After writing a 2006 book about his journey from youthful atheism to belief in God, Mr. Collins founded the BioLogos Foundation to help further a dialogue about religion’s relationship to science. Since the pandemic began, he has received a major religion prize for his work.

“I see science as the most reliable way to study nature – and that includes this virus,” Mr. Collins said by email.

“But science doesn’t help me with deeper questions like why suffering exists, what we are supposed to learn from it, what is the meaning of life, and whether there is a loving God who grieves with us at a time like this,” he added. “For that, I rely on what I have learned as a person of faith.”

Mr. Collins lauded the majority of American faith communities for treating the pandemic as an opportunity to live out their values by helping the vulnerable, adding that “most of that loving and altruistic behavior doesn’t get much attention.” He also offered careful criticism for the “occasional examples of churches who reject the scientific conclusions and demand the right to continue to assemble freely, even in the face of evidence that this endangers their whole community.”

Mr. Trump on Friday called for governors to allow in-person worship, vowing that “faith leaders will make sure that their congregations are safe as they gather and pray.” The president spoke as the CDC released recommendations for safe reopening of physical religious services, and faith gatherings that occurred this week largely operated with safeguards in place to help prevent the virus’ spread.

Mr. Fauci’s faith has shifted from the path of his Catholic upbringing to what he has described as a humanist belief system. The 36-year veteran chief of the National Institute of Allergy and Infectious Diseases told C-SPAN in 2015 that “I'm less enamored of organized religion than I am with the principles of humanity and goodness to mankind and doing the best that you can.”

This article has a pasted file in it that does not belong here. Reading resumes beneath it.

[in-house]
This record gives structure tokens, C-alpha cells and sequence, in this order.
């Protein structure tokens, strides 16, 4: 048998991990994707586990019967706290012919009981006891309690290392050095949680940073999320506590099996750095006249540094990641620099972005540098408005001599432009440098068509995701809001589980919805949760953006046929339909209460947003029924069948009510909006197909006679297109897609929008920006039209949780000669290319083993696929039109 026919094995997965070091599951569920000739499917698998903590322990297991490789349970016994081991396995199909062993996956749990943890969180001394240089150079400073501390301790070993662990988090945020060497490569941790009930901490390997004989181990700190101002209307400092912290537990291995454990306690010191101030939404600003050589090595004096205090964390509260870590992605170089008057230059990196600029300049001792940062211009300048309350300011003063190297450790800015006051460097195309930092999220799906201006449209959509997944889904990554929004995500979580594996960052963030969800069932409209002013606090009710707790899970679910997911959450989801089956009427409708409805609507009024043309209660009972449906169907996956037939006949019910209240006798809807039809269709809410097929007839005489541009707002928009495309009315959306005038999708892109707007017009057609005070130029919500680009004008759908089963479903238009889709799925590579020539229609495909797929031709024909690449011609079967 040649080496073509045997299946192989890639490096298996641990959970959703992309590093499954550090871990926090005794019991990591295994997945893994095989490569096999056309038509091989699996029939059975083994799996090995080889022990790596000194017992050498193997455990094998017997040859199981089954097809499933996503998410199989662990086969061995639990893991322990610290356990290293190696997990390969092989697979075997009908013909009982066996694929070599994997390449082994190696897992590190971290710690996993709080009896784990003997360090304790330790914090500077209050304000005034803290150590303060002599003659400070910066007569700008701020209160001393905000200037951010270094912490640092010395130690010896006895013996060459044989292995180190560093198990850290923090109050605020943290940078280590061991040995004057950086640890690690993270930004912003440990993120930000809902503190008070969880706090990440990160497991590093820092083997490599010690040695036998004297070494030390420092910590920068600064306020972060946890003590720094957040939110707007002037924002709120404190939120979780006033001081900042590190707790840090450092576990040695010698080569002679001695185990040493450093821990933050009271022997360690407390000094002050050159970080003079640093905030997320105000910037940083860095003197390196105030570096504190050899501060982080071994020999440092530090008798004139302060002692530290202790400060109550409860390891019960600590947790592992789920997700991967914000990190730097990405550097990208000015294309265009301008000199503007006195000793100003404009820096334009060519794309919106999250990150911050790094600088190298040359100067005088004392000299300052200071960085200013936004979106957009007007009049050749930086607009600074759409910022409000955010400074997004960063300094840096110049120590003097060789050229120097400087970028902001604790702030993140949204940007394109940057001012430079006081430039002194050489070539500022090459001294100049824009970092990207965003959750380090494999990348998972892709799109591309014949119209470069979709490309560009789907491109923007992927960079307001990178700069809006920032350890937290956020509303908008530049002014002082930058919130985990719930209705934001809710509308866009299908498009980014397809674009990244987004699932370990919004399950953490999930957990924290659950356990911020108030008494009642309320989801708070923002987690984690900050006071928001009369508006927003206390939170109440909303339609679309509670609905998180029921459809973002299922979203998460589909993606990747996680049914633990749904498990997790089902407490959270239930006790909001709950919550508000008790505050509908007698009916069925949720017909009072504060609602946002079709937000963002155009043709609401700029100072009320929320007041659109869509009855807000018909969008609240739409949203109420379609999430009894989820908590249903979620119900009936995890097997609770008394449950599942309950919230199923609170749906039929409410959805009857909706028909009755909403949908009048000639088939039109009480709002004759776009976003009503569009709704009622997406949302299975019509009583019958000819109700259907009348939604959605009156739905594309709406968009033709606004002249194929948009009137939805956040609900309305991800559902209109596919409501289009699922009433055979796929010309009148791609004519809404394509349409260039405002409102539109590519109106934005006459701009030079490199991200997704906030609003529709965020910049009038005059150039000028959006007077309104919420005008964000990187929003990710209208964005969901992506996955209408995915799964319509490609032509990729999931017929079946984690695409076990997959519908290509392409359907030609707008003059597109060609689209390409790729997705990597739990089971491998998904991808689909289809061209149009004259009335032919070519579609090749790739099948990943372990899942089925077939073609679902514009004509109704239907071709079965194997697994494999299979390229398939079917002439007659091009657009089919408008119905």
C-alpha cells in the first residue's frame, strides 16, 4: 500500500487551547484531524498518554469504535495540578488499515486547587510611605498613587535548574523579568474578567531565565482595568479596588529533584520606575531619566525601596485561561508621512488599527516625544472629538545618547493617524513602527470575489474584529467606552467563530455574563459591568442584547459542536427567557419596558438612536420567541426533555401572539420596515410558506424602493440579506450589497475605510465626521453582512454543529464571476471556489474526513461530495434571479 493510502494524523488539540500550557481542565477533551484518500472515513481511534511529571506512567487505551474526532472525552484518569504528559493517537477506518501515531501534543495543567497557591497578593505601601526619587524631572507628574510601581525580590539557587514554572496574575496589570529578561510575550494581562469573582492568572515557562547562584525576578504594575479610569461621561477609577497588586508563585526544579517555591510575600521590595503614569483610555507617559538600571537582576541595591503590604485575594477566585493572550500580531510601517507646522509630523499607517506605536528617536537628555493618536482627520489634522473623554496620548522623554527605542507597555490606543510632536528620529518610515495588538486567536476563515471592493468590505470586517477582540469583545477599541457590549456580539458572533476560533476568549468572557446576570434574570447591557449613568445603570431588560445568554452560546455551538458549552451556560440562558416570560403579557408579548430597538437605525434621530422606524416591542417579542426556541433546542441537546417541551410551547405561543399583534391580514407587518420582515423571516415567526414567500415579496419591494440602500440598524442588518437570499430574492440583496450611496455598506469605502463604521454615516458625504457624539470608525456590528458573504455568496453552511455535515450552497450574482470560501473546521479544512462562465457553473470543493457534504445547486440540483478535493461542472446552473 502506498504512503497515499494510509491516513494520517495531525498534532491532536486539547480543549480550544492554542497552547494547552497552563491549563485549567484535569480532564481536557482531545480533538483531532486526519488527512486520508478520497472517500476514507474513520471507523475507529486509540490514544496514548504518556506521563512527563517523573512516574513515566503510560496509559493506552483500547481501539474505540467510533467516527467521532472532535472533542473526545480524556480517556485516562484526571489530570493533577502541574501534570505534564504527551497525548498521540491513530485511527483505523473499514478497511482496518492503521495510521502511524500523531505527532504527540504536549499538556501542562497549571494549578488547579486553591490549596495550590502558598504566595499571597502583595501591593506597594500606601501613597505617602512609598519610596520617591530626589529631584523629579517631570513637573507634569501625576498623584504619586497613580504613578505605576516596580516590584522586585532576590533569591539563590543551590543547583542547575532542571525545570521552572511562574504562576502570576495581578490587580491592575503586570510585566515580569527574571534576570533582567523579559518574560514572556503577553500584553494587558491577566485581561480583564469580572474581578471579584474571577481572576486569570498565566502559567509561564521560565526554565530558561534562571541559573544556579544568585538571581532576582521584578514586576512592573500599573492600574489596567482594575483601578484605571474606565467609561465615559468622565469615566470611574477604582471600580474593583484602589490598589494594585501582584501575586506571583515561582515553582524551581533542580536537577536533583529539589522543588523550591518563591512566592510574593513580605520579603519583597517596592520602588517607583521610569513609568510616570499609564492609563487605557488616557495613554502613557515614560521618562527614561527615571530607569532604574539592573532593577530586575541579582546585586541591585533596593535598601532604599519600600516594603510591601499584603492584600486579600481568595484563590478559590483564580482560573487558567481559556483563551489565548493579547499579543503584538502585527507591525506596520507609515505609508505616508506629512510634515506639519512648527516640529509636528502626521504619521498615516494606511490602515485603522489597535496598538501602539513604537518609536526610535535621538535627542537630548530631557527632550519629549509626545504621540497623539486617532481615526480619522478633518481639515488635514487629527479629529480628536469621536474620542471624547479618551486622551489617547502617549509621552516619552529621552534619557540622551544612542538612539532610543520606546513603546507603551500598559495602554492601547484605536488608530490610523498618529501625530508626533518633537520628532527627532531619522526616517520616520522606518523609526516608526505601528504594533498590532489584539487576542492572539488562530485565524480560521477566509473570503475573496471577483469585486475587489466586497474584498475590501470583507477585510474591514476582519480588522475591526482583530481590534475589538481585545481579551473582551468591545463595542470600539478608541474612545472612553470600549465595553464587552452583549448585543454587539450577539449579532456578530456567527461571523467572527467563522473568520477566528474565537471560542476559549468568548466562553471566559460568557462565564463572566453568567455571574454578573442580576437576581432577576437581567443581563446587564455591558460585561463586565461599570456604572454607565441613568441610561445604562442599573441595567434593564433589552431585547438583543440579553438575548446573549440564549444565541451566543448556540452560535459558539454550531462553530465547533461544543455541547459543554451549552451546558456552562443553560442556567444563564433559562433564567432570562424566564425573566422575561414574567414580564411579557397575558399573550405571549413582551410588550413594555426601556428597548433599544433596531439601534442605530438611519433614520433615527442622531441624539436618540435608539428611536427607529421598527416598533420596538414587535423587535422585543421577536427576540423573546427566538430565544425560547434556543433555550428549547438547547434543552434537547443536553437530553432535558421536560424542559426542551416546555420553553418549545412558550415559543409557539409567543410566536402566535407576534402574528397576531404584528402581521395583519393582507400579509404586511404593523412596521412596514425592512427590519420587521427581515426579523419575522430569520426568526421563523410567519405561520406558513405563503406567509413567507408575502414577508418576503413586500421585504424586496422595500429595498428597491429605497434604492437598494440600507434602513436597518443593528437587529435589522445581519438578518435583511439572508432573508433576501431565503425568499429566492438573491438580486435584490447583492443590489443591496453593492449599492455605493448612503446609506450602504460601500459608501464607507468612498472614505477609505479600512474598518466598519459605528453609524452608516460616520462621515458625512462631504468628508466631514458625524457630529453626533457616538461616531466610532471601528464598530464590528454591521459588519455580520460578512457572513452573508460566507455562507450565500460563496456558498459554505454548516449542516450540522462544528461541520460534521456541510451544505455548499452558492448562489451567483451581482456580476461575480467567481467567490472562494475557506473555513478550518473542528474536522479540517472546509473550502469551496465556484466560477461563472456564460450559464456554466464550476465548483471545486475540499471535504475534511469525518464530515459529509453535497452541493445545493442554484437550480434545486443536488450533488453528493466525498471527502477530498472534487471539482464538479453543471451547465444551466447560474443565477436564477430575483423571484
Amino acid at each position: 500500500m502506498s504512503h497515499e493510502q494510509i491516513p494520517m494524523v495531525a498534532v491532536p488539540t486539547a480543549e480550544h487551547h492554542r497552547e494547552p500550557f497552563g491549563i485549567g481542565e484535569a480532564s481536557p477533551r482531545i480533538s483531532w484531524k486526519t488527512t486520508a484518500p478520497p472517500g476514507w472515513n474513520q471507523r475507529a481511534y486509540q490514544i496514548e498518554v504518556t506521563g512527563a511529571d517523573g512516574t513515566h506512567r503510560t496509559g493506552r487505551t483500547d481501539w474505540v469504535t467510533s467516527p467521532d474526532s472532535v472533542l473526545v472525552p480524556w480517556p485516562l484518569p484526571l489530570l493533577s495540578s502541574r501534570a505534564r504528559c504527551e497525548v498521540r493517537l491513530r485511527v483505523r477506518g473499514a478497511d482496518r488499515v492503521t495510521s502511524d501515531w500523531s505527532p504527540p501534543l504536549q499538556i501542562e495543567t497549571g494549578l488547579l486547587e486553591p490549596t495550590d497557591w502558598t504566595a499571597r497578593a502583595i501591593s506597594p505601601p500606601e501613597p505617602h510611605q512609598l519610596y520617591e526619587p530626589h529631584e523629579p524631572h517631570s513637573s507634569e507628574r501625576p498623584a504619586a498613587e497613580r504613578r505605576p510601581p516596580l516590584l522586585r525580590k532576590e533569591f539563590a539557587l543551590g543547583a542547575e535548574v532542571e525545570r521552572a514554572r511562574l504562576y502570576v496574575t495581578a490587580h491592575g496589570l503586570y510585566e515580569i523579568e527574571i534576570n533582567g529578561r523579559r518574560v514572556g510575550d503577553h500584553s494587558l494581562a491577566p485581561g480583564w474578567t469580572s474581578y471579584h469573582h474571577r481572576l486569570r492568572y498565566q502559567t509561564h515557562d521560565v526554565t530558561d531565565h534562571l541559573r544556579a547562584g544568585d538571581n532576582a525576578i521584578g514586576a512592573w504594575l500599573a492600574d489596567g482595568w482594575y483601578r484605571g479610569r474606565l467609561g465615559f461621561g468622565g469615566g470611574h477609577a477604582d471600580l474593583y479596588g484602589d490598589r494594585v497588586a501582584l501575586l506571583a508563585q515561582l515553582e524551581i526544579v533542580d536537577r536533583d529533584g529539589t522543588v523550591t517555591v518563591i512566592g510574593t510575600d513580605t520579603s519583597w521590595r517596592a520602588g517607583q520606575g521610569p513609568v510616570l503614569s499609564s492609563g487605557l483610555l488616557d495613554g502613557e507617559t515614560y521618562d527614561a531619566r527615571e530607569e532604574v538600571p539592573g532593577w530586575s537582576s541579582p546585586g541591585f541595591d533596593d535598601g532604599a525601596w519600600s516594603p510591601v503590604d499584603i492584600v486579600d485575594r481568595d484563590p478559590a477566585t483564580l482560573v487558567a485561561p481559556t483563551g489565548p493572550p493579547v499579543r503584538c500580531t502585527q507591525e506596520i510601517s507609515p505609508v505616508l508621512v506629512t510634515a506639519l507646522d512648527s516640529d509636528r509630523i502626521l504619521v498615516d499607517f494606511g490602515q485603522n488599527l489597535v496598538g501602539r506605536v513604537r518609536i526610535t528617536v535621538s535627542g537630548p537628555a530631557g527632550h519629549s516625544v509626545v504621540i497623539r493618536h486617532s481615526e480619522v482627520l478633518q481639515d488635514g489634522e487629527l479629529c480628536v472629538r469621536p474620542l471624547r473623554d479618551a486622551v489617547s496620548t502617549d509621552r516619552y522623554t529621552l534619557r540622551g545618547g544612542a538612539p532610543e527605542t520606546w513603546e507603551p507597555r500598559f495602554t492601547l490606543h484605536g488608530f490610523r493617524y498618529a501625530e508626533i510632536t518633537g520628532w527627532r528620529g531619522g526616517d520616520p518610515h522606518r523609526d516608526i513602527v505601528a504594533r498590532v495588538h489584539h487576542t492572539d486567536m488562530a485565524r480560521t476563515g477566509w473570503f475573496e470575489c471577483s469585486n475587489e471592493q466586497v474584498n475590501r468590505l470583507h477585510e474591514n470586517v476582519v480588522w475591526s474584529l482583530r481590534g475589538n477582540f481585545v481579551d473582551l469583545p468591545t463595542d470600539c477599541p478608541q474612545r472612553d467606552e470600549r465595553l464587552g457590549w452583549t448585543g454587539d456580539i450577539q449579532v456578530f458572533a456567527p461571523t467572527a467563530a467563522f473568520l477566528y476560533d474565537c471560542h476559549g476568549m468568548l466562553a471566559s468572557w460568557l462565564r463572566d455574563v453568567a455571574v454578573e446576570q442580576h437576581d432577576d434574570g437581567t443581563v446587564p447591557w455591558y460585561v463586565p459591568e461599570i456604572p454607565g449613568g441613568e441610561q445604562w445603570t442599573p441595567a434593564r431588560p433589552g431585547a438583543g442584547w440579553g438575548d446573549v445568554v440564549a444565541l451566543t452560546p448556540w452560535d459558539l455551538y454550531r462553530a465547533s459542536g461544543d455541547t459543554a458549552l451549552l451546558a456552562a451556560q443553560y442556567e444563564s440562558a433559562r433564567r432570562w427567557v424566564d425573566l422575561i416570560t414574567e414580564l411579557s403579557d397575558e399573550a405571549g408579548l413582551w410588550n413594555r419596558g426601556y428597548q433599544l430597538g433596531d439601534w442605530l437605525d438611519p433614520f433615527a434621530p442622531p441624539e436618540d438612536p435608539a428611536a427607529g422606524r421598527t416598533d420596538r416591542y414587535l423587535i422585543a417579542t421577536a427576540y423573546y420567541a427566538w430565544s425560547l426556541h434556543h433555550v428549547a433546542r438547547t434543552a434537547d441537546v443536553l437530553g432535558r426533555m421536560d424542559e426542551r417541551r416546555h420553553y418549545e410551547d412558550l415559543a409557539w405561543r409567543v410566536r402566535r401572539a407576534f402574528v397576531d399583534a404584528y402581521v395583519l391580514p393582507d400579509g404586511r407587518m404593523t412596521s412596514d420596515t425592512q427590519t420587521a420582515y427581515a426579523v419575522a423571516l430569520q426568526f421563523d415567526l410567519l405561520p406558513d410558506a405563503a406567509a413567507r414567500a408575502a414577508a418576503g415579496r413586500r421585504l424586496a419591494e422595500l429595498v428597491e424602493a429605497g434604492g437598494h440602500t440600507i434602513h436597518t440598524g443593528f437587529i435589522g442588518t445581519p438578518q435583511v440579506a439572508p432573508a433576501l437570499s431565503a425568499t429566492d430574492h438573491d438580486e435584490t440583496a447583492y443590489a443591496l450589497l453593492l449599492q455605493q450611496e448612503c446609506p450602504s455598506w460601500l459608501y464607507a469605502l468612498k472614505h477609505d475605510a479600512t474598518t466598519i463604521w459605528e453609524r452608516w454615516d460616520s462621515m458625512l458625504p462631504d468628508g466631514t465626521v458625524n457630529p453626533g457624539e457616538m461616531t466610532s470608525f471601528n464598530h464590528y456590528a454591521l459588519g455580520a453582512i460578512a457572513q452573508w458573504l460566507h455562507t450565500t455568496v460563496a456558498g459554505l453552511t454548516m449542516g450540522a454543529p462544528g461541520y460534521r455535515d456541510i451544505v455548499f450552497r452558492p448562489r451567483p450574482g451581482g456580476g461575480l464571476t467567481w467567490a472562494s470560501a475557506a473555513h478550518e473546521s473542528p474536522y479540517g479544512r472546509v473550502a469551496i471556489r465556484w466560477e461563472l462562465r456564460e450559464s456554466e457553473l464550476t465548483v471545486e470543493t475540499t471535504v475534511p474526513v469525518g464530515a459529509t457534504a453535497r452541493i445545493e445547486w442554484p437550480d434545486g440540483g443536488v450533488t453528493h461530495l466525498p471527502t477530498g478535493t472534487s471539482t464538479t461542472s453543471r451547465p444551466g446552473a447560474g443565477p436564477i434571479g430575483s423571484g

While Mr. Fauci distanced himself from organized religion in that 2015 interview, he has described himself as Catholic and told C-SPAN his Jesuit education had helped develop the “principles that I run my life by." Those principles came into sharper view this month when Mr. Fauci recorded a video for graduates of high schools affiliated with the Jesuits, a Catholic order that focuses on service.

After citing “precision of thought and economy of expression" as two watchwords, he invoked “social justice” as another value instilled by his Jesuit education. Mr. Fauci graduated in 1958 from New York's Regis High School, a Jesuit institution.

“And now is the time, if ever there was one, for us to care selflessly about one another,” Mr. Fauci said.

The Rev. Daniel Lahart, president of Regis, hosted Mr. Fauci during a visit to his alma mater last year. He hailed the scientist as a worthy example of a Jesuit education's call for students to dedicate themselves to helping the common good, becoming “men and women for others."

“It is part of who we are, that we take community service, public service, as something essential to what our faith’s about,” Mr. Lahart said.

This story was reported by The Associated Press.